France

French protesters march to denounce racism, support undocumented migrants

Assa Traore, sister of Adama Traore, a 24-year-old Black Frenchman who died in 2016 in police custody, speaks during a protest against police brutality, racial inequality and the death in Minneapolis police custody of George Floyd in Paris, France, June 20, 2020.
Assa Traore, sister of Adama Traore, a 24-year-old Black Frenchman who died in 2016 in police custody, speaks during a protest against police brutality, racial inequality and the death in Minneapolis police custody of George Floyd in Paris, France, June 20, 2020. REUTERS - GONZALO FUENTES

Thousands of people marched in Paris and across France on Saturday in a string of protests against racism, alleged police violence and other social injustices, including undocumented migrants.

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Hundreds turned out in the capital to remember black men who died following encounters with French police or under suspicious circumstances. They made their way to the former home of Lamine Dieng, a 25-year-old French-Senegalese man arrested in 2007 who died in a police van.

They also marched in support of Adama Traoré, a young black man who died in police custody in 2016. His sister, Assa Traoré, has become a figurehead of the racial justice movement, and has protested for the past four weekends.   

Thousands of other protesters marched in Paris and cities around France in support of undocumented migrants.

“I hope, that this is not just a moment of brief awareness," Dieng's sister Ramata Dieng told The Associated Press. “We have dreamed for a long time of seeing this many people mobilising on this issue.”

“This can’t stop at indignation. It’s fine to be indignant but we must move to the next step and the next step is to put implement the tools, have laws voted on so that police are no longer above the law,” she said.

The French government agreed earlier this month to pay 145,000 euros ($162,000) to Dieng’s relatives in a settlement via the European Court of Human Rights, after the family tried for more than a decade to hold police accountable for his death.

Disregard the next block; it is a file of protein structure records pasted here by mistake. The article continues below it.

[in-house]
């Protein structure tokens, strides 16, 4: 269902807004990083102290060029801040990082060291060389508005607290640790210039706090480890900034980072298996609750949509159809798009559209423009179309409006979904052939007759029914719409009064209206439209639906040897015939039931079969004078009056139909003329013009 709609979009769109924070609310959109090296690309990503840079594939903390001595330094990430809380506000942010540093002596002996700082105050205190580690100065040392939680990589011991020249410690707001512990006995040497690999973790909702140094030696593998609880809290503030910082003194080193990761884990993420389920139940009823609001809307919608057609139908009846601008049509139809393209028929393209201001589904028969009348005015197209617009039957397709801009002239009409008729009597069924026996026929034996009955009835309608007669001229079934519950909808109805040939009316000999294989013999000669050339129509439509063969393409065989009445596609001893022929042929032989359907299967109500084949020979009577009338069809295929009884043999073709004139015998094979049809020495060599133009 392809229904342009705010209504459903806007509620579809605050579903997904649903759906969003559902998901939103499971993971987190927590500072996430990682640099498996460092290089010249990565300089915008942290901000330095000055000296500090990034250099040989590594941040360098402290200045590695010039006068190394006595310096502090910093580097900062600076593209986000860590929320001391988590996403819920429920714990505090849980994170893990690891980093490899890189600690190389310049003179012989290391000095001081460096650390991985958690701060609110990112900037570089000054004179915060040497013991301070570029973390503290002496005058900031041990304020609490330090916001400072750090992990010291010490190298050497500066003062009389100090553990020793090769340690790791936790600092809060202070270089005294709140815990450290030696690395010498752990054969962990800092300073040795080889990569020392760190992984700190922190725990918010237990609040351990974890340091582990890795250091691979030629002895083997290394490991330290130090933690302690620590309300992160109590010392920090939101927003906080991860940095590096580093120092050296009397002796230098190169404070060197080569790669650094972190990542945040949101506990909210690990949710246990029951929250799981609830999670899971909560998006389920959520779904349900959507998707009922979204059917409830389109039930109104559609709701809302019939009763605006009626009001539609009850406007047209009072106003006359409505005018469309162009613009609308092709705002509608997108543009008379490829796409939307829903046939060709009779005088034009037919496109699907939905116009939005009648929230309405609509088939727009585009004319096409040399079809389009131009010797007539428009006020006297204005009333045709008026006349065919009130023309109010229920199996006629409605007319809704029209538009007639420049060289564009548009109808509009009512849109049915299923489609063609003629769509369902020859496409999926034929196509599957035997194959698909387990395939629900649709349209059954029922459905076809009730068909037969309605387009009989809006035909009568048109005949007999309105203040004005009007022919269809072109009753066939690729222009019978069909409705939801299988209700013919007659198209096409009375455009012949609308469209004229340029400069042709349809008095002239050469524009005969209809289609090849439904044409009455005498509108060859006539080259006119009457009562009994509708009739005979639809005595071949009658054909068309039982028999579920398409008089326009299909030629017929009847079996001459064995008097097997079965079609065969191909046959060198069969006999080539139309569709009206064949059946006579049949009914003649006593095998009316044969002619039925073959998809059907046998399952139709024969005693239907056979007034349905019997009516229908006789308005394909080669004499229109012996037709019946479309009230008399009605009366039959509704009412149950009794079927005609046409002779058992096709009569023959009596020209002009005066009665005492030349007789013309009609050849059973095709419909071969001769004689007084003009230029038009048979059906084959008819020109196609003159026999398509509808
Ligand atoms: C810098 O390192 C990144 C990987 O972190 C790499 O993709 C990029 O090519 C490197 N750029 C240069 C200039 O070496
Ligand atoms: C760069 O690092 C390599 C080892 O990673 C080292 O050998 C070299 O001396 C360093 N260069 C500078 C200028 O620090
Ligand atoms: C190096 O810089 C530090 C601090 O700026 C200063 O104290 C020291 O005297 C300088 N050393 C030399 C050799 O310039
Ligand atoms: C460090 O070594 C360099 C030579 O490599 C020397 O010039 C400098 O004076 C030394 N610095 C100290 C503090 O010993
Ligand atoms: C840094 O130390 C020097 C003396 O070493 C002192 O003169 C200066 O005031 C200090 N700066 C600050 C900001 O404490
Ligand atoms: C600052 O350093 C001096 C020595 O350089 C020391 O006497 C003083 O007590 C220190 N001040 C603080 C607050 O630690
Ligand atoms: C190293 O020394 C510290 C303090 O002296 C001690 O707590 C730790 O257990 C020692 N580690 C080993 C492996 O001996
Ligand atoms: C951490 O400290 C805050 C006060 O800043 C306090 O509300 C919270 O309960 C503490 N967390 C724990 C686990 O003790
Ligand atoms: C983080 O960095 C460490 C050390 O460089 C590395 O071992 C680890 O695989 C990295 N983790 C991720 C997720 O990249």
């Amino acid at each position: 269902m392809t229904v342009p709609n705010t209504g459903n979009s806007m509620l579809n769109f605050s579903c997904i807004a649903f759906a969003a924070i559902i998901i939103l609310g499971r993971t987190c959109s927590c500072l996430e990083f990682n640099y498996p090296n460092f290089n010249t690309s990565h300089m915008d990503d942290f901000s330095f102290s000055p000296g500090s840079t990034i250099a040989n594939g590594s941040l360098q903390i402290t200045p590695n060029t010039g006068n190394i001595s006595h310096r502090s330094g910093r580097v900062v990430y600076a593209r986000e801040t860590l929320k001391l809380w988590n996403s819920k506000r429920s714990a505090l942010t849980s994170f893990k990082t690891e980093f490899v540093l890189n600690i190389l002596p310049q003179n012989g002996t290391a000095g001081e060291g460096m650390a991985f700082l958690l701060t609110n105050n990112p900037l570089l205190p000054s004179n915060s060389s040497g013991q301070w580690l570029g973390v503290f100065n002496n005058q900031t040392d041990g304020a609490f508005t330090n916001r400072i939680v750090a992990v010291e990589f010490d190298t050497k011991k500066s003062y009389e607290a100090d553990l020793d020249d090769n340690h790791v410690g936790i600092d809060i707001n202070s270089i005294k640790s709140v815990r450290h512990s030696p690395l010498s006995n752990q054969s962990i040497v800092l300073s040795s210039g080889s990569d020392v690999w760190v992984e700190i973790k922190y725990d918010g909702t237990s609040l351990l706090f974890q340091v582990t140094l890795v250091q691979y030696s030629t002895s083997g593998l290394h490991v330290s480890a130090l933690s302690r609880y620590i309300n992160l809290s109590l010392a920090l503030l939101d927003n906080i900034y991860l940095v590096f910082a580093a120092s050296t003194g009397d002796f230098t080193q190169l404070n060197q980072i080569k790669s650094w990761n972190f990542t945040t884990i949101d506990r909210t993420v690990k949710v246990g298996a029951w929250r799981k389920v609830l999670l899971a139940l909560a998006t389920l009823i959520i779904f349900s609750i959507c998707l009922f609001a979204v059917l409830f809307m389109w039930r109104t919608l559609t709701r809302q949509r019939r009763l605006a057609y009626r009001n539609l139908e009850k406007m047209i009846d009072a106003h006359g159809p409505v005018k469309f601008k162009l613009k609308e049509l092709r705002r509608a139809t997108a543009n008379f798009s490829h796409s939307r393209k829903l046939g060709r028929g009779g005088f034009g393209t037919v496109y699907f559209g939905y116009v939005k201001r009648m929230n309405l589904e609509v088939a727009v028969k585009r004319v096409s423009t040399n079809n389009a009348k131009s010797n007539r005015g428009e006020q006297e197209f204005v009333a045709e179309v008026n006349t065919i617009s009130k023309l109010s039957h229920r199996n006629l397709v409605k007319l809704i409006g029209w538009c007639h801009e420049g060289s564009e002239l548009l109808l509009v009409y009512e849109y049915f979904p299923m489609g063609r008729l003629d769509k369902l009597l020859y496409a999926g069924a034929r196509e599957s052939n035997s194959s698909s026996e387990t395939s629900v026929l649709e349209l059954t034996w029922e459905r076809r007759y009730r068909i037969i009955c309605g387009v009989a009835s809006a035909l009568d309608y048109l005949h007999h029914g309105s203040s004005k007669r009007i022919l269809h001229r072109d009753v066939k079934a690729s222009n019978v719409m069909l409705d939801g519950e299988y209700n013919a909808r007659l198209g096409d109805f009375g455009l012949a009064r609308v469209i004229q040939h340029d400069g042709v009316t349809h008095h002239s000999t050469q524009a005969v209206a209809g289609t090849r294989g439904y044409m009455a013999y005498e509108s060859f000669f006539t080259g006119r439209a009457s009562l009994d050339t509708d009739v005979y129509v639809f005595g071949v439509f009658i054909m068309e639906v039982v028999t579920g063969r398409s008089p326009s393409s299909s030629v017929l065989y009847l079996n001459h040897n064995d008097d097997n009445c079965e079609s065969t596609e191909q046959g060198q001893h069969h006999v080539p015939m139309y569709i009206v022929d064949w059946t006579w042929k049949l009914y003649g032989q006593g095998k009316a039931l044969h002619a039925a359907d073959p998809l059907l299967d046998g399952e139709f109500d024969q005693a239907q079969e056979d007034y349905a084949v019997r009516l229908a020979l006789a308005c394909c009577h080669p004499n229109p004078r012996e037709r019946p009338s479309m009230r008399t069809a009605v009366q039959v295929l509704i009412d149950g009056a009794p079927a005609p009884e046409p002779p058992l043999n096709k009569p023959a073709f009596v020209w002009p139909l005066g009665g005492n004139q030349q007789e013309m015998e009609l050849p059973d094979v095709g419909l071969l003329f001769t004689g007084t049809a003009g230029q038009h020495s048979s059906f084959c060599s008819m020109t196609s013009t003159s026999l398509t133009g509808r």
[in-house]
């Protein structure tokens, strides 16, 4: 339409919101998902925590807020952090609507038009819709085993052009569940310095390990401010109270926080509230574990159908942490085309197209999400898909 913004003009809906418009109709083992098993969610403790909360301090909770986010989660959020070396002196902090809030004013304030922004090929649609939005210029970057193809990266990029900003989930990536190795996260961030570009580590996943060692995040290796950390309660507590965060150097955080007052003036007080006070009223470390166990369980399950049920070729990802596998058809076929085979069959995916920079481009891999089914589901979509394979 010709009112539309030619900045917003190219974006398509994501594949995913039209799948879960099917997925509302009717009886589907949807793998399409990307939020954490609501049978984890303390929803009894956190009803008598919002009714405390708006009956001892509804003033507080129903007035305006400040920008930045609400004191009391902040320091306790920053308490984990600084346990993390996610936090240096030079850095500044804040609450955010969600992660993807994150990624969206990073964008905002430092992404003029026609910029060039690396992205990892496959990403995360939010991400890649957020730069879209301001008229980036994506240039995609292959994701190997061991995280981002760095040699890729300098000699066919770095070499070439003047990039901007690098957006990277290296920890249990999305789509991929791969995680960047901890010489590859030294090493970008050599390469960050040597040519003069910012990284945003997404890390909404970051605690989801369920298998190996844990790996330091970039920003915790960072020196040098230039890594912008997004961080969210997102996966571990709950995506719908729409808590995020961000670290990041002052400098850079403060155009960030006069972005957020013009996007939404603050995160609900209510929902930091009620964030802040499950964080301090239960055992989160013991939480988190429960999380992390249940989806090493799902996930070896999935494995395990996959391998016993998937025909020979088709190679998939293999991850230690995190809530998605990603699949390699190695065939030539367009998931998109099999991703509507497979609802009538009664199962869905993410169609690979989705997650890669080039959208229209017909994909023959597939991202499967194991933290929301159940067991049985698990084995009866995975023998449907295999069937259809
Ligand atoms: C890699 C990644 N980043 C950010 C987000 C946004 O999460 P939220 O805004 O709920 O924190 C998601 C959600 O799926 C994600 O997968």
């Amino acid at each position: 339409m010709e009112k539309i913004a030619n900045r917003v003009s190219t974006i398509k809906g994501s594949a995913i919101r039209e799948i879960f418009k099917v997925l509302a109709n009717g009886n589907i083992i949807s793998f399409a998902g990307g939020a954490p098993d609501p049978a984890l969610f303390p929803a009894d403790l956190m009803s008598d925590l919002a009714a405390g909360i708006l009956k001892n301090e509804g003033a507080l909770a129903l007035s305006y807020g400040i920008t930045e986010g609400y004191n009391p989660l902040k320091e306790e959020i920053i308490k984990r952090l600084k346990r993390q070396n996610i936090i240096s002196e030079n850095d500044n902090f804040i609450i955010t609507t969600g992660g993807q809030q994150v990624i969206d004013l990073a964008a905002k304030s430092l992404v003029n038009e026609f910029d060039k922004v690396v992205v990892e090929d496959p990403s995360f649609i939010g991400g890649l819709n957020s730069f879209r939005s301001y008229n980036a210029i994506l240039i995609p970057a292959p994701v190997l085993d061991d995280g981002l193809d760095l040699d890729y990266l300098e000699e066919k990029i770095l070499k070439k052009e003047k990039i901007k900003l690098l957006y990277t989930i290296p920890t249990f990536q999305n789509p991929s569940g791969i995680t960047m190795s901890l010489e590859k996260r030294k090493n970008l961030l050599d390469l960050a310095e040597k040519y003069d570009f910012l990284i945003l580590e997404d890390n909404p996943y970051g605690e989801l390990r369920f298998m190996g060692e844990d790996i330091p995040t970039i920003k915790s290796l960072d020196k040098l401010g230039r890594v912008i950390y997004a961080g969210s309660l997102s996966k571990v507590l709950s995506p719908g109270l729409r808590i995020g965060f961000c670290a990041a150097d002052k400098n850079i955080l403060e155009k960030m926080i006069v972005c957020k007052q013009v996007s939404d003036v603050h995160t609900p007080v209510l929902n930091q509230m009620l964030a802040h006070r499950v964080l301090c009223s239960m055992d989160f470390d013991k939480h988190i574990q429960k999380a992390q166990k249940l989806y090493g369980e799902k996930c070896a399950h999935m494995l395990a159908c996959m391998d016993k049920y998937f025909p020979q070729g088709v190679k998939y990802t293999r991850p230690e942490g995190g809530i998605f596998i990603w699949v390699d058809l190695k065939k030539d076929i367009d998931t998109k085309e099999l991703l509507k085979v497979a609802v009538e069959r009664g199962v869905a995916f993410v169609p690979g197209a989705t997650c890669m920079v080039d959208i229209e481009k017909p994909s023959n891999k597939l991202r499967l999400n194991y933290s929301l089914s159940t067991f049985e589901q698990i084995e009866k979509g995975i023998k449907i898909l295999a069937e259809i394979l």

Many at Saturday’s protest linked it with the case of of George Floyd, an African American man whose death on May 25 in the U.S. city of Minneapolis galvanised protesters around the globe to rally against racism and police brutality.

“George Floyd was the hair that broke the camel’s back in the United States, but it’s not just George Floyd,” demonstrator Lylia Boukerrouche.

“In France, though it’s different, it’s a similar situation. It was a colonial state, and we see that today police violence occurs against back and Arabs, the descendants of immigrants,” Boukerrouche added.

Some demonstrators carried placards bearing the words “Justice For Ibo,” a reference to Ibrahima Bah, 22, who died in an October motorbike crash in the Paris suburbs of Villiers-le-Bel wile allegedly trying to escape a police check. Bah’s family blames the police for his death.

The protests Saturday in Paris for Dieng and undocumented migrants were authorised by French authorities, who have been exercising caution over protests in recent weeks as the country emerges from coronavirus restrictions.

Other protests on Saturday in the French capital were banned, including an anti-racism demonstration near the U.S. Embassy by the Black African Defense League, and another protest linked to recent violence involving Chechens in the French city of Dijon. Activists gathered anyway.

Separately, a small group of activists staged a flash protest Saturday outside the French Health Ministry in support of state medical workers, who are demanding higher pay and more hospital staff after France’s once-renowned health care system struggled to cope with the virus crisis following years of cost cuts.

The protesters sprayed red paint on the ministry building, symbolising blood, and on a mock medal.

(with AP)

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